When Shiva seated himself upon the chariot before heading off to war, the chariot was unable to move forward due to the Lord's weight. Coming to his aid, Vishnu first assumed the form of a bull in order to set the chariot in motion and, once this had been done, became the bull banner flying atop the chariot. The destruction of the three cities accomplished, Shiva stood upon the ruins and began to perform the great dance of Tandava Nritya (known also as Tripura Nasha Nartana) by which (as Nataraja, Lord of the Dance) he alternately calls the cosmos into being and banishes it into non-existence in an endless cycle like the beating of a heart. [2][3]

The devas then understood:

  1. As the ground of all being – the first principle underlying all phenomena – Shiva possesses powers that transcend those of any created thing. All other beings are only manifestations of him and, in themselves, illusory.[4][5][6]
  2. It follows from this that – although the boon granted by Brahma to the three cities of Tripura was "destruction only by a single skilful shot" – Shiva's power is of a different order, not bound by the laws constraining those of other beings.
  3. Shiva thus has no need of a mighty war chariot, or weapons – even those forged from the very bodies of gods – when the merest twitch of his mouth can shatter worlds.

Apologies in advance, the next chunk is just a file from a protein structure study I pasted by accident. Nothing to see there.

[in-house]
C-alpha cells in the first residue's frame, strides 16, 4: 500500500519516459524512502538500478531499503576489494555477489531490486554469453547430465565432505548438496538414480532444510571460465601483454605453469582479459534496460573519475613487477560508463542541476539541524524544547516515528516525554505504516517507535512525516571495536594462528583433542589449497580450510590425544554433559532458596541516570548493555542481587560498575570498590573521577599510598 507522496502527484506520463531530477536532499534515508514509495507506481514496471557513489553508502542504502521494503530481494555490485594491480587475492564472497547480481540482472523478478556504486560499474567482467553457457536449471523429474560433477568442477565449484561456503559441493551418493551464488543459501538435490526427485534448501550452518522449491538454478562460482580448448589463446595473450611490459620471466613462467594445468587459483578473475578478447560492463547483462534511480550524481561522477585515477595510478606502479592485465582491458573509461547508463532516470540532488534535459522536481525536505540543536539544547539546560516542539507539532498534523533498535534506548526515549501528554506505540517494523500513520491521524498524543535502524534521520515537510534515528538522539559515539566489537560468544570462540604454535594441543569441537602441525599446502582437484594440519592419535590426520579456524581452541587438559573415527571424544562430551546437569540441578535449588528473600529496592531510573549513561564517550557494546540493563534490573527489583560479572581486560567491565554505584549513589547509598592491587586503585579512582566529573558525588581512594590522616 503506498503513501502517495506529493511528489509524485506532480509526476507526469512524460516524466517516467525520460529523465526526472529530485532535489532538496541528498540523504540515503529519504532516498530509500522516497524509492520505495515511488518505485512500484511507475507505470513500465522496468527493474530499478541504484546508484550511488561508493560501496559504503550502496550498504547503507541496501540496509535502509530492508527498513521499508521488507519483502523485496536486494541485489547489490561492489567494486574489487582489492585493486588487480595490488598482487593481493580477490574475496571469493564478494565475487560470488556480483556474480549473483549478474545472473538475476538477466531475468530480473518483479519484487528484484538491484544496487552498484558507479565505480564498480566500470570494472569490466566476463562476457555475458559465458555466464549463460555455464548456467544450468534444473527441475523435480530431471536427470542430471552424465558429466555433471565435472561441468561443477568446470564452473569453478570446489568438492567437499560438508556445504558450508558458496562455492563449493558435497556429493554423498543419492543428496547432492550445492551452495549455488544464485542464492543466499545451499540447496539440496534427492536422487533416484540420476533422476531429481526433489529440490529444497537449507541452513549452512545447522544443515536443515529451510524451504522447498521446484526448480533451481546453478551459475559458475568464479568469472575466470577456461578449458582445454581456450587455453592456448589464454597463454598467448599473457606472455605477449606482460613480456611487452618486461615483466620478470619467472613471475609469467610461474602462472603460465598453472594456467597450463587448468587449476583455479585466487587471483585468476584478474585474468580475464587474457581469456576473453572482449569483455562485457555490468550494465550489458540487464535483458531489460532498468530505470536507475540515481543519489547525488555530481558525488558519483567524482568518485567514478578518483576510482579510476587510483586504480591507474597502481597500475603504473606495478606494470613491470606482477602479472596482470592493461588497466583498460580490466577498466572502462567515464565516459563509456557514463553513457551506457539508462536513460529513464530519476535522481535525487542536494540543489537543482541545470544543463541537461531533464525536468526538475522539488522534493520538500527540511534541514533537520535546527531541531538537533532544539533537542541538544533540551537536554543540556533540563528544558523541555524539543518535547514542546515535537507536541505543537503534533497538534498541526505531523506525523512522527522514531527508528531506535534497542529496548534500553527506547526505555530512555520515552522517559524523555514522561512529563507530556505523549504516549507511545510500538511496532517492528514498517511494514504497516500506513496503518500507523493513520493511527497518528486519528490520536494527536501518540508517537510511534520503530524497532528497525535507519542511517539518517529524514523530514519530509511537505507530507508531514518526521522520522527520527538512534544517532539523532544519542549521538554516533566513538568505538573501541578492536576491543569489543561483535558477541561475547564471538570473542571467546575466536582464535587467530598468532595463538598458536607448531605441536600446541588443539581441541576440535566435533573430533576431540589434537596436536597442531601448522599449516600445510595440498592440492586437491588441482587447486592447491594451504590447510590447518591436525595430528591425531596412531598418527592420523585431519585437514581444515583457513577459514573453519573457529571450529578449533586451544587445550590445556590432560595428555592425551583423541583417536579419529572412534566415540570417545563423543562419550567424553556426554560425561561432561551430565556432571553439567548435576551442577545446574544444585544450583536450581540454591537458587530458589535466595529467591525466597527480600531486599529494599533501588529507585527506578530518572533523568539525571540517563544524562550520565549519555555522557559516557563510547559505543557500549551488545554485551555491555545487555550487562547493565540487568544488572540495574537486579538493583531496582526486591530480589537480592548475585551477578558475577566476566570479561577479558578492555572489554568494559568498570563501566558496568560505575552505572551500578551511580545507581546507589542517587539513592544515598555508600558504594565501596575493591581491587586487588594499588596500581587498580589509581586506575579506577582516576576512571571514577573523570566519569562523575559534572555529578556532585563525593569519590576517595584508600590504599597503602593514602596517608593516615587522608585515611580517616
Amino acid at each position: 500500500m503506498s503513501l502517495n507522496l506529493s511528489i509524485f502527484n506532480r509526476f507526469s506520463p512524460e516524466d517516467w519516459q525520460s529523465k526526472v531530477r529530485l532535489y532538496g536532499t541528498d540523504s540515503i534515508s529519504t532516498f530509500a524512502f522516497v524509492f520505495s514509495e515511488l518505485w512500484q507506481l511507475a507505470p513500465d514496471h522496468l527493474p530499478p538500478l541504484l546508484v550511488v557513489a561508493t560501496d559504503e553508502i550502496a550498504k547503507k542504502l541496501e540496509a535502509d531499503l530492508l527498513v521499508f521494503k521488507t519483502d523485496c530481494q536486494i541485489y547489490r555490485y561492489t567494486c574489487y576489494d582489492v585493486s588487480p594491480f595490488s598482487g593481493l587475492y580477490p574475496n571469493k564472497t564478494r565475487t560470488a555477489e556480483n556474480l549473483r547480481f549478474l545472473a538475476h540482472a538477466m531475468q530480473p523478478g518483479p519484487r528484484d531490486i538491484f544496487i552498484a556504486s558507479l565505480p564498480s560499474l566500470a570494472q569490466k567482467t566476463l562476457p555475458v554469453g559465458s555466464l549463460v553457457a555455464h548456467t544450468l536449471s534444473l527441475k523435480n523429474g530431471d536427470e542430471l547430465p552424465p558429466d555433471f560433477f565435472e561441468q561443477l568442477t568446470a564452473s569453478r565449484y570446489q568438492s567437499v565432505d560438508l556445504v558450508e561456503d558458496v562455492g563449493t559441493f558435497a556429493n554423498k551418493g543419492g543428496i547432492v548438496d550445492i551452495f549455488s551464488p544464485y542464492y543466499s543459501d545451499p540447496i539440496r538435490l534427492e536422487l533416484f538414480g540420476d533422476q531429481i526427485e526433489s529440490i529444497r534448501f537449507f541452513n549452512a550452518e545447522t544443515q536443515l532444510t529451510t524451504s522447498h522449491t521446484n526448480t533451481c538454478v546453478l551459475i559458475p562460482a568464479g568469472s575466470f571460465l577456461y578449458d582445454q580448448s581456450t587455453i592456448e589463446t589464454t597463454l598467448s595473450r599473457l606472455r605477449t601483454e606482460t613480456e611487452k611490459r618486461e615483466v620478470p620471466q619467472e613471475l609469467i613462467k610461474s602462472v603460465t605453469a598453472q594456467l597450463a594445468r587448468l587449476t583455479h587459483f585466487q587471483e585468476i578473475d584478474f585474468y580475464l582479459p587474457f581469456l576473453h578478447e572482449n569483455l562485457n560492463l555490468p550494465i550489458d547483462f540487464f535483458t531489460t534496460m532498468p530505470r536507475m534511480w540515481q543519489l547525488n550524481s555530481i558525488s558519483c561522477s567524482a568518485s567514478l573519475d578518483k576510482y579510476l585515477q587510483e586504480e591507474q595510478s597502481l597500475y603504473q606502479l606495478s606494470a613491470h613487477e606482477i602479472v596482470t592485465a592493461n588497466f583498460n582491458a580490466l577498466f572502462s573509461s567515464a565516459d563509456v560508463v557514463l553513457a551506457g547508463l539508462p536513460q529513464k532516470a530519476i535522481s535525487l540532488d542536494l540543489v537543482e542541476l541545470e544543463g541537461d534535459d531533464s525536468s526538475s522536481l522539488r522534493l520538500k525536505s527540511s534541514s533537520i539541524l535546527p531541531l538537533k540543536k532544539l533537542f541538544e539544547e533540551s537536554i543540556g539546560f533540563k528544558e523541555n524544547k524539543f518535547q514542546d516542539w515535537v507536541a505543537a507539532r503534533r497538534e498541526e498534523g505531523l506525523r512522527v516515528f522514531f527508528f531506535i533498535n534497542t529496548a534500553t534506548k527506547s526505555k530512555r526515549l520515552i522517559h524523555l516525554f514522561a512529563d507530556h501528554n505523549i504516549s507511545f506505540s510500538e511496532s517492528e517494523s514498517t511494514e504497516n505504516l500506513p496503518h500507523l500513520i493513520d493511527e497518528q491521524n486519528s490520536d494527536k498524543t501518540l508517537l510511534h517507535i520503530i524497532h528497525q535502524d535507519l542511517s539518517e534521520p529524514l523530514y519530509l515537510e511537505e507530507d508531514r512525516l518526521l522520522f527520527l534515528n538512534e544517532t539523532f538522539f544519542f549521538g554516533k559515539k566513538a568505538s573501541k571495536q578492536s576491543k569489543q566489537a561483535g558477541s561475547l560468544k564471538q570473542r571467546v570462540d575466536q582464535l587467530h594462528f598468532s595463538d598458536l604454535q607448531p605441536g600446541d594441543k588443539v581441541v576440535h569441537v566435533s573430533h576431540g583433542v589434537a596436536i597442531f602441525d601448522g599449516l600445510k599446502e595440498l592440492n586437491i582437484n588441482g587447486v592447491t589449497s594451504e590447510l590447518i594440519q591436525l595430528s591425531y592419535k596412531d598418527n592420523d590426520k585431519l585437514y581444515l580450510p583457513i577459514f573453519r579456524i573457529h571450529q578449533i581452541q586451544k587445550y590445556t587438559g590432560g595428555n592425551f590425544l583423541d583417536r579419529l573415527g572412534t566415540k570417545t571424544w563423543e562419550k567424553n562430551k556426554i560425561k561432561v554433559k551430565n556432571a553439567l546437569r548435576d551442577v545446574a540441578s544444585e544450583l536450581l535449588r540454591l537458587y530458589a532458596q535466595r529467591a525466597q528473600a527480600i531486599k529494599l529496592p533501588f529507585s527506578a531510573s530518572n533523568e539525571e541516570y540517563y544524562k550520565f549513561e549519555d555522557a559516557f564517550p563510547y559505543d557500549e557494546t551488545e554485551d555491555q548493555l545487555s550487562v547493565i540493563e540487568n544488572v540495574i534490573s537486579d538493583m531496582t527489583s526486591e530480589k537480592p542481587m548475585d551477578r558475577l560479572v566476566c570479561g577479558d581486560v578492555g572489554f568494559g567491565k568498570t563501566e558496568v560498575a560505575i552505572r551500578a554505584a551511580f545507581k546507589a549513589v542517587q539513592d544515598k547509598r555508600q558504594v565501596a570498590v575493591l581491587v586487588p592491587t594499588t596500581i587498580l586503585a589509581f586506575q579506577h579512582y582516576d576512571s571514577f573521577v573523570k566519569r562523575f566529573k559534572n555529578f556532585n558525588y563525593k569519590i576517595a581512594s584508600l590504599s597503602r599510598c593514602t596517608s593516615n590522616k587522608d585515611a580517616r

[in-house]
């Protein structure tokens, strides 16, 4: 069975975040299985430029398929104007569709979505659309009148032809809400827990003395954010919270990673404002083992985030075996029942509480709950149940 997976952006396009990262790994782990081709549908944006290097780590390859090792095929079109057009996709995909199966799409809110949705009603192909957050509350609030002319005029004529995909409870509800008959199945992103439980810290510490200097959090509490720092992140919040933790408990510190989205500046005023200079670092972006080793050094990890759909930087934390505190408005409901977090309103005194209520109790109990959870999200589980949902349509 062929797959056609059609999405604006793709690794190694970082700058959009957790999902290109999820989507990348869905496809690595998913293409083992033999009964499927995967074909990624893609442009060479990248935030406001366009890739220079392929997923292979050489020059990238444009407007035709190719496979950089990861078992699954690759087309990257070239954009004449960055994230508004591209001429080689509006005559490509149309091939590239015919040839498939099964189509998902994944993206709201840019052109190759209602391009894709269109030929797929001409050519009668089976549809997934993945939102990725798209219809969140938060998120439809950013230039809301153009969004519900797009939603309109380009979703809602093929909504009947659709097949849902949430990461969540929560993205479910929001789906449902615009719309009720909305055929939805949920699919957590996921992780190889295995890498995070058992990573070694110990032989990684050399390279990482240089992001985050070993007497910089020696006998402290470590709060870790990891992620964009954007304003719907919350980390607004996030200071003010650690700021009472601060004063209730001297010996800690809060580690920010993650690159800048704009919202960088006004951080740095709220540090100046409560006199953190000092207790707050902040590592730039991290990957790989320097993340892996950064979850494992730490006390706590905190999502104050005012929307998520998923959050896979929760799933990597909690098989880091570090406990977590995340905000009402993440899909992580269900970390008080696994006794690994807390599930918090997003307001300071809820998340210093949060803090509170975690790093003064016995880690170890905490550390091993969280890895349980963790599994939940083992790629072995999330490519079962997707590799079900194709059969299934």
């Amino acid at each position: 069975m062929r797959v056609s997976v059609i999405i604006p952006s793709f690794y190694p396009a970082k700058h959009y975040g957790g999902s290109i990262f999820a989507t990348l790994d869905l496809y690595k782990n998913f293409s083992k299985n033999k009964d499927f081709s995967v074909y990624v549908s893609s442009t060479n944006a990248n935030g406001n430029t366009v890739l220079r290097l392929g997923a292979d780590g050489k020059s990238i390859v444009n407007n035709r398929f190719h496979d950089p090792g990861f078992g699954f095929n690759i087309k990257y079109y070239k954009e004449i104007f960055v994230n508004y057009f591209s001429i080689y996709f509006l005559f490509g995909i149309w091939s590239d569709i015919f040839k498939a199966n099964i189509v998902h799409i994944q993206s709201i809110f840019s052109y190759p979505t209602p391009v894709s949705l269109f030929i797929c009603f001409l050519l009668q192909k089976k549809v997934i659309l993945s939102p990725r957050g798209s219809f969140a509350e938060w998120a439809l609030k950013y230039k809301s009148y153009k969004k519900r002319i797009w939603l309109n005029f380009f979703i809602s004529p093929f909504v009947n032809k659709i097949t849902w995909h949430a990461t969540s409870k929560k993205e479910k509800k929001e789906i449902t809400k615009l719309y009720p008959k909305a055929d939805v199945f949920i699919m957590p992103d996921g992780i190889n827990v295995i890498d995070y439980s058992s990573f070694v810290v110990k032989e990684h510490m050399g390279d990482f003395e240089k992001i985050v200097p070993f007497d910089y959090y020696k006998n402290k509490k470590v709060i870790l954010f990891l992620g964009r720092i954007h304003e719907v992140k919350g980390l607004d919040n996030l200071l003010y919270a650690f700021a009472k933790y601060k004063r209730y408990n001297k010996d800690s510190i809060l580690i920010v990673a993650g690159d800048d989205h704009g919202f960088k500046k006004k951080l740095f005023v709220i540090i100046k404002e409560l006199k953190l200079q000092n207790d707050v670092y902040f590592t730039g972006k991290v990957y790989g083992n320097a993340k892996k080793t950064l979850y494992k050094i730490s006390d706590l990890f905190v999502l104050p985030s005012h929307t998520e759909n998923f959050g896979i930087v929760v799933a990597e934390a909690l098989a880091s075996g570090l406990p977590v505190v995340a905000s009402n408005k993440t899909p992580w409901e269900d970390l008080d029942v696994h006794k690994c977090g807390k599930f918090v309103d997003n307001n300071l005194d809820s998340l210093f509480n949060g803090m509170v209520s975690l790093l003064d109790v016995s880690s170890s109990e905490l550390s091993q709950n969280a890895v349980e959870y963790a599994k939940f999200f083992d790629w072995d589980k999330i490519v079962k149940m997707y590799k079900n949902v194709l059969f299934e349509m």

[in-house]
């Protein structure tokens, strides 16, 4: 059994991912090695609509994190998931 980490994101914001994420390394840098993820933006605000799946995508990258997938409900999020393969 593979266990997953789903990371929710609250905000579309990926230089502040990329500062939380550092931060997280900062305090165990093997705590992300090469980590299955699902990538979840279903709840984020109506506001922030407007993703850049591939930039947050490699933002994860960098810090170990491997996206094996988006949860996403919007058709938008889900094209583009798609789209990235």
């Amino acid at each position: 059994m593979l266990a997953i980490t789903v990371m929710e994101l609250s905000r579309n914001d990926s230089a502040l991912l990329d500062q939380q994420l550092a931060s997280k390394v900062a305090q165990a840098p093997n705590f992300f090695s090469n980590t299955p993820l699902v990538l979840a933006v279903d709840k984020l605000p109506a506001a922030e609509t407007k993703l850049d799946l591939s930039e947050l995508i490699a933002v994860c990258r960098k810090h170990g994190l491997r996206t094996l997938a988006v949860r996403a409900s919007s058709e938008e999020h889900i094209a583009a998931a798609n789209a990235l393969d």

Mayasura Protected edit

Shiva immediately regretted his act, since he had forgotten to protect Mayasura, architect of the three cities and a great devotee of his. Realising this, Nandi raced ahead of the arrow and informed Mayasura of impending doom. The great architect lost no time in fleeing Tripura, leaving behind the fabulous cities he had constructed, before they (along with their inhabitants, the asuras) were reduced to ashes by the great arrow of Shiva. This destruction of Tripura, led to the bestowing upon Shiva of the epithet Tripurantaka (transl. 'He who brings'/'brought Tripura to an end').

References edit

  1. ^ Melton, J. Gordon (2011). Religious Celebrations: An Encyclopedia of Holidays, Festivals, Solemn Observances, and Spiritual Commemorations. ABC-CLIO. p. 494. ISBN 978-1-59884-205-0. Retrieved 15 November 2022.
  2. ^ Carmel Berkson, Wendy Doniger, George Michell, Elephanta: The Cave of Shiva, (Princeton: Princeton University Press, 1983). ISBN 0691040095
  3. ^ James G. Lochtefeld (2002). The Illustrated Encyclopedia of Hinduism: A–M. The Rosen Publishing Group. pp. 147, entry for Chidambaram. ISBN 978-0-8239-3179-8.
  4. ^ Sharma 2000, p. 65.
  5. ^ Issitt & Main 2014, pp. 147, 168.
  6. ^ Flood 1996, p. 151.

Sources edit